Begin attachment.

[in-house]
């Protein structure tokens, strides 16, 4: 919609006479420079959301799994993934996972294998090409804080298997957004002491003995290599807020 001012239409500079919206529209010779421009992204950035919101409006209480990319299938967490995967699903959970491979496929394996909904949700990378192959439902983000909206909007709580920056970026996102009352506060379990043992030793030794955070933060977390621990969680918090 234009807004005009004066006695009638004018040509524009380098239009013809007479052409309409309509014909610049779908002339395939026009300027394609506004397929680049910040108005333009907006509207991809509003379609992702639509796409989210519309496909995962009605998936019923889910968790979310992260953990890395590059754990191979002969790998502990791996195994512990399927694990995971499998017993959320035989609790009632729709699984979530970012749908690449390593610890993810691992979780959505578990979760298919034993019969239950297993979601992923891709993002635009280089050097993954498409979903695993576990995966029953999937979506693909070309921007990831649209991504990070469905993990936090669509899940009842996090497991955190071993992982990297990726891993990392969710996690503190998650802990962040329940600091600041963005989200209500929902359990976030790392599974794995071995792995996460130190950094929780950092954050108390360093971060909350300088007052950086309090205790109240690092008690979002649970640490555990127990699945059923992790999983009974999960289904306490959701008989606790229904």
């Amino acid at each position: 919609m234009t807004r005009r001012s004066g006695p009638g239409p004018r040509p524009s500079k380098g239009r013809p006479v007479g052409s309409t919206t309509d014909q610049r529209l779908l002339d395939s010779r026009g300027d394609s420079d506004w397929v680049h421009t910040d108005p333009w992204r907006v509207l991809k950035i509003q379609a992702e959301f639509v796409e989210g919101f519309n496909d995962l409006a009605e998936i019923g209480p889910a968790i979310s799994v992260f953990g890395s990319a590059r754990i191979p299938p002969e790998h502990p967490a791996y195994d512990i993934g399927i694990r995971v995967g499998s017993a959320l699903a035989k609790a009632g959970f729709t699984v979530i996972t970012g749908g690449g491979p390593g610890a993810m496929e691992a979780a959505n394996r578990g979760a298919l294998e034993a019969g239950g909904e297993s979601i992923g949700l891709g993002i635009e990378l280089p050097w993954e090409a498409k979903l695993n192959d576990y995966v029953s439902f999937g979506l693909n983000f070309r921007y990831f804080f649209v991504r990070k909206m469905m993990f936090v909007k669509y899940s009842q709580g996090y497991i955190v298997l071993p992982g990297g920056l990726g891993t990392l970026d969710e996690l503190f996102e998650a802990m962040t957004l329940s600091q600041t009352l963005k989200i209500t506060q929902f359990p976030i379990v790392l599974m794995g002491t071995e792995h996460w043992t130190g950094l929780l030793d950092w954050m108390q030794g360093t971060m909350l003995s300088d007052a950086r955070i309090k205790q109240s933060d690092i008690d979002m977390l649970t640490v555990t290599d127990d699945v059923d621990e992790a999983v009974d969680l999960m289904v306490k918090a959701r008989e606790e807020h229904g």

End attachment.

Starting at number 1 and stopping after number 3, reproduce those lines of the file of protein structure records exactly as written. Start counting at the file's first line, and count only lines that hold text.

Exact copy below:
[in-house]
């Protein structure tokens, strides 16, 4: 919609006479420079959301799994993934996972294998090409804080298997957004002491003995290599807020 001012239409500079919206529209010779421009992204950035919101409006209480990319299938967490995967699903959970491979496929394996909904949700990378192959439902983000909206909007709580920056970026996102009352506060379990043992030793030794955070933060977390621990969680918090 234009807004005009004066006695009638004018040509524009380098239009013809007479052409309409309509014909610049779908002339395939026009300027394609506004397929680049910040108005333009907006509207991809509003379609992702639509796409989210519309496909995962009605998936019923889910968790979310992260953990890395590059754990191979002969790998502990791996195994512990399927694990995971499998017993959320035989609790009632729709699984979530970012749908690449390593610890993810691992979780959505578990979760298919034993019969239950297993979601992923891709993002635009280089050097993954498409979903695993576990995966029953999937979506693909070309921007990831649209991504990070469905993990936090669509899940009842996090497991955190071993992982990297990726891993990392969710996690503190998650802990962040329940600091600041963005989200209500929902359990976030790392599974794995071995792995996460130190950094929780950092954050108390360093971060909350300088007052950086309090205790109240690092008690979002649970640490555990127990699945059923992790999983009974999960289904306490959701008989606790229904």
């Amino acid at each position: 919609m234009t807004r005009r001012s004066g006695p009638g239409p004018r040509p524009s500079k380098g239009r013809p006479v007479g052409s309409t919206t309509d014909q610049r529209l779908l002339d395939s010779r026009g300027d394609s420079d506004w397929v680049h421009t910040d108005p333009w992204r907006v509207l991809k950035i509003q379609a992702e959301f639509v796409e989210g919101f519309n496909d995962l409006a009605e998936i019923g209480p889910a968790i979310s799994v992260f953990g890395s990319a590059r754990i191979p299938p002969e790998h502990p967490a791996y195994d512990i993934g399927i694990r995971v995967g499998s017993a959320l699903a035989k609790a009632g959970f729709t699984v979530i996972t970012g749908g690449g491979p390593g610890a993810m496929e691992a979780a959505n394996r578990g979760a298919l294998e034993a019969g239950g909904e297993s979601i992923g949700l891709g993002i635009e990378l280089p050097w993954e090409a498409k979903l695993n192959d576990y995966v029953s439902f999937g979506l693909n983000f070309r921007y990831f804080f649209v991504r990070k909206m469905m993990f936090v909007k669509y899940s009842q709580g996090y497991i955190v298997l071993p992982g990297g920056l990726g891993t990392l970026d969710e996690l503190f996102e998650a802990m962040t957004l329940s600091q600041t009352l963005k989200i209500t506060q929902f359990p976030i379990v790392l599974m794995g002491t071995e792995h996460w043992t130190g950094l929780l030793d950092w954050m108390q030794g360093t971060m909350l003995s300088d007052a950086r955070i309090k205790q109240s933060d690092i008690d979002m977390l649970t640490v555990t290599d127990d699945v059923d621990e992790a999983v009974d969680l999960m289904v306490k918090a959701r008989e606790e807020h229904g």